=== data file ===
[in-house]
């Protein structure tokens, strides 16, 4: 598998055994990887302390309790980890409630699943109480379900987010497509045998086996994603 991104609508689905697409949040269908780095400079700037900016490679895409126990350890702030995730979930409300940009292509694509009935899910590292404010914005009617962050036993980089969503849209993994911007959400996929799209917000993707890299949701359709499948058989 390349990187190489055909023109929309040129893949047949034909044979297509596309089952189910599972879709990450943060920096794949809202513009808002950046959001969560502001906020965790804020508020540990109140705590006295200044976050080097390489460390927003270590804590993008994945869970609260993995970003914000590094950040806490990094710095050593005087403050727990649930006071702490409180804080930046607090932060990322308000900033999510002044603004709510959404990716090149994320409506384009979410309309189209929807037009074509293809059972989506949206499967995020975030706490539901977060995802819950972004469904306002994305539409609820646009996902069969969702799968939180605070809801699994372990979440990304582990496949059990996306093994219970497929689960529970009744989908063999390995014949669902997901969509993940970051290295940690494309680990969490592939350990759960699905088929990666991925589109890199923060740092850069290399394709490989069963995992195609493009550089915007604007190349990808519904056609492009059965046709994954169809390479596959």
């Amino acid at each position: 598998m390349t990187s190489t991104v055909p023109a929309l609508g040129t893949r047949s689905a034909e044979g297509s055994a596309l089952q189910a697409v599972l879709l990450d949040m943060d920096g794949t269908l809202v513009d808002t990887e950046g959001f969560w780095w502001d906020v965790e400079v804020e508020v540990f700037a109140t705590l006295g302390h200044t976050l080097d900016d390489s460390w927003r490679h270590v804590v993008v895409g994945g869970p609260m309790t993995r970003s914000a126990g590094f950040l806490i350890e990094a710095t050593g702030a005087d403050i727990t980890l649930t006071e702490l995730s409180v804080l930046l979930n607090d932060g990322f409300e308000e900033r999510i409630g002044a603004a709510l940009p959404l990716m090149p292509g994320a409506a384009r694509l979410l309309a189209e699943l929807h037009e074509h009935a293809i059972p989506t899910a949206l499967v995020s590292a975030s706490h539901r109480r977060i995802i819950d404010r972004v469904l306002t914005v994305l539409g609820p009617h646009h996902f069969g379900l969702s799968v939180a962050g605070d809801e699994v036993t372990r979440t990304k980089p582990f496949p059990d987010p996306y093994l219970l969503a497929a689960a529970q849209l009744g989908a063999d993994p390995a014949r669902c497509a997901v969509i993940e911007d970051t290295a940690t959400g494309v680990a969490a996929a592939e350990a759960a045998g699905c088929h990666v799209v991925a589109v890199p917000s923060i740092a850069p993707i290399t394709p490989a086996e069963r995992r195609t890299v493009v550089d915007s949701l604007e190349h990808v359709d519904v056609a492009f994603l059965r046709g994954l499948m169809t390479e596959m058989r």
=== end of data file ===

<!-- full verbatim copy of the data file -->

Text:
[in-house]
């Protein structure tokens, strides 16, 4: 598998055994990887302390309790980890409630699943109480379900987010497509045998086996994603 991104609508689905697409949040269908780095400079700037900016490679895409126990350890702030995730979930409300940009292509694509009935899910590292404010914005009617962050036993980089969503849209993994911007959400996929799209917000993707890299949701359709499948058989 390349990187190489055909023109929309040129893949047949034909044979297509596309089952189910599972879709990450943060920096794949809202513009808002950046959001969560502001906020965790804020508020540990109140705590006295200044976050080097390489460390927003270590804590993008994945869970609260993995970003914000590094950040806490990094710095050593005087403050727990649930006071702490409180804080930046607090932060990322308000900033999510002044603004709510959404990716090149994320409506384009979410309309189209929807037009074509293809059972989506949206499967995020975030706490539901977060995802819950972004469904306002994305539409609820646009996902069969969702799968939180605070809801699994372990979440990304582990496949059990996306093994219970497929689960529970009744989908063999390995014949669902997901969509993940970051290295940690494309680990969490592939350990759960699905088929990666991925589109890199923060740092850069290399394709490989069963995992195609493009550089915007604007190349990808519904056609492009059965046709994954169809390479596959």
């Amino acid at each position: 598998m390349t990187s190489t991104v055909p023109a929309l609508g040129t893949r047949s689905a034909e044979g297509s055994a596309l089952q189910a697409v599972l879709l990450d949040m943060d920096g794949t269908l809202v513009d808002t990887e950046g959001f969560w780095w502001d906020v965790e400079v804020e508020v540990f700037a109140t705590l006295g302390h200044t976050l080097d900016d390489s460390w927003r490679h270590v804590v993008v895409g994945g869970p609260m309790t993995r970003s914000a126990g590094f950040l806490i350890e990094a710095t050593g702030a005087d403050i727990t980890l649930t006071e702490l995730s409180v804080l930046l979930n607090d932060g990322f409300e308000e900033r999510i409630g002044a603004a709510l940009p959404l990716m090149p292509g994320a409506a384009r694509l979410l309309a189209e699943l929807h037009e074509h009935a293809i059972p989506t899910a949206l499967v995020s590292a975030s706490h539901r109480r977060i995802i819950d404010r972004v469904l306002t914005v994305l539409g609820p009617h646009h996902f069969g379900l969702s799968v939180a962050g605070d809801e699994v036993t372990r979440t990304k980089p582990f496949p059990d987010p996306y093994l219970l969503a497929a689960a529970q849209l009744g989908a063999d993994p390995a014949r669902c497509a997901v969509i993940e911007d970051t290295a940690t959400g494309v680990a969490a996929a592939e350990a759960a045998g699905c088929h990666v799209v991925a589109v890199p917000s923060i740092a850069p993707i290399t394709p490989a086996e069963r995992r195609t890299v493009v550089d915007s949701l604007e190349h990808v359709d519904v056609a492009f994603l059965r046709g994954l499948m169809t390479e596959m058989r």